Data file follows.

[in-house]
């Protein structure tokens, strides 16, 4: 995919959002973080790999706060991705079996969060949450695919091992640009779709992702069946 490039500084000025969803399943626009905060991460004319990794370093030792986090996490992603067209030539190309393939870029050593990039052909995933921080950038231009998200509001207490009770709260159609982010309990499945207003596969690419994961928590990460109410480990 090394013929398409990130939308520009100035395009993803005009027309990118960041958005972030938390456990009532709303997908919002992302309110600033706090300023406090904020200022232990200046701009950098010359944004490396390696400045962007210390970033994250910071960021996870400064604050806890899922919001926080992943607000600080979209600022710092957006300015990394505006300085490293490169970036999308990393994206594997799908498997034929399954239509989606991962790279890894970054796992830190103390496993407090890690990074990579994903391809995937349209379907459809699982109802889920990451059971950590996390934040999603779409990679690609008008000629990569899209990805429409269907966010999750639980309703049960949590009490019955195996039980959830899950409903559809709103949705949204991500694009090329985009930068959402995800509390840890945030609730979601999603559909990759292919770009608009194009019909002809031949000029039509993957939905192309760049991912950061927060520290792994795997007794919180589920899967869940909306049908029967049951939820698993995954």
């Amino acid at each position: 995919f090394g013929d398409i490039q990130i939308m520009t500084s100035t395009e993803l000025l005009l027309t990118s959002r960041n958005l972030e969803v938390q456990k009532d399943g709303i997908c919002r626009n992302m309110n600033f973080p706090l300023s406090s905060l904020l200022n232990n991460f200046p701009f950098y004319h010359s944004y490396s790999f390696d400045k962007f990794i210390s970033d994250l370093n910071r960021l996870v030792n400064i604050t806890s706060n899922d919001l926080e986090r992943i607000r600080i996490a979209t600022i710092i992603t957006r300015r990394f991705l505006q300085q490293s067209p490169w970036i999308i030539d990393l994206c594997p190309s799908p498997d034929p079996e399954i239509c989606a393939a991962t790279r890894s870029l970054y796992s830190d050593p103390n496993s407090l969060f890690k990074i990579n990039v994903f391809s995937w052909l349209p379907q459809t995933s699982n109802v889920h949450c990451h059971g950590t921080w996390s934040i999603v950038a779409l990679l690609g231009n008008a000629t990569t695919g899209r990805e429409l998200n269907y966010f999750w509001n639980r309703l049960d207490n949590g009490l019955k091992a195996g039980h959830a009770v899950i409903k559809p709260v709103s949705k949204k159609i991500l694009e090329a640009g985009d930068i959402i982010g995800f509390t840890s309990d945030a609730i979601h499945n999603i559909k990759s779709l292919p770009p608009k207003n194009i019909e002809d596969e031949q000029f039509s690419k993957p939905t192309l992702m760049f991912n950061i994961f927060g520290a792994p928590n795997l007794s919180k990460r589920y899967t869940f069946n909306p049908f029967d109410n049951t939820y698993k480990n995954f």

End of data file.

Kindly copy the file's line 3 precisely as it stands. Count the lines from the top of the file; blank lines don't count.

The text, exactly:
């Amino acid at each position: 995919f090394g013929d398409i490039q990130i939308m520009t500084s100035t395009e993803l000025l005009l027309t990118s959002r960041n958005l972030e969803v938390q456990k009532d399943g709303i997908c919002r626009n992302m309110n600033f973080p706090l300023s406090s905060l904020l200022n232990n991460f200046p701009f950098y004319h010359s944004y490396s790999f390696d400045k962007f990794i210390s970033d994250l370093n910071r960021l996870v030792n400064i604050t806890s706060n899922d919001l926080e986090r992943i607000r600080i996490a979209t600022i710092i992603t957006r300015r990394f991705l505006q300085q490293s067209p490169w970036i999308i030539d990393l994206c594997p190309s799908p498997d034929p079996e399954i239509c989606a393939a991962t790279r890894s870029l970054y796992s830190d050593p103390n496993s407090l969060f890690k990074i990579n990039v994903f391809s995937w052909l349209p379907q459809t995933s699982n109802v889920h949450c990451h059971g950590t921080w996390s934040i999603v950038a779409l990679l690609g231009n008008a000629t990569t695919g899209r990805e429409l998200n269907y966010f999750w509001n639980r309703l049960d207490n949590g009490l019955k091992a195996g039980h959830a009770v899950i409903k559809p709260v709103s949705k949204k159609i991500l694009e090329a640009g985009d930068i959402i982010g995800f509390t840890s309990d945030a609730i979601h499945n999603i559909k990759s779709l292919p770009p608009k207003n194009i019909e002809d596969e031949q000029f039509s690419k993957p939905t192309l992702m760049f991912n950061i994961f927060g520290a792994p928590n795997l007794s919180k990460r589920y899967t869940f069946n909306p049908f029967d109410n049951t939820y698993k480990n995954f």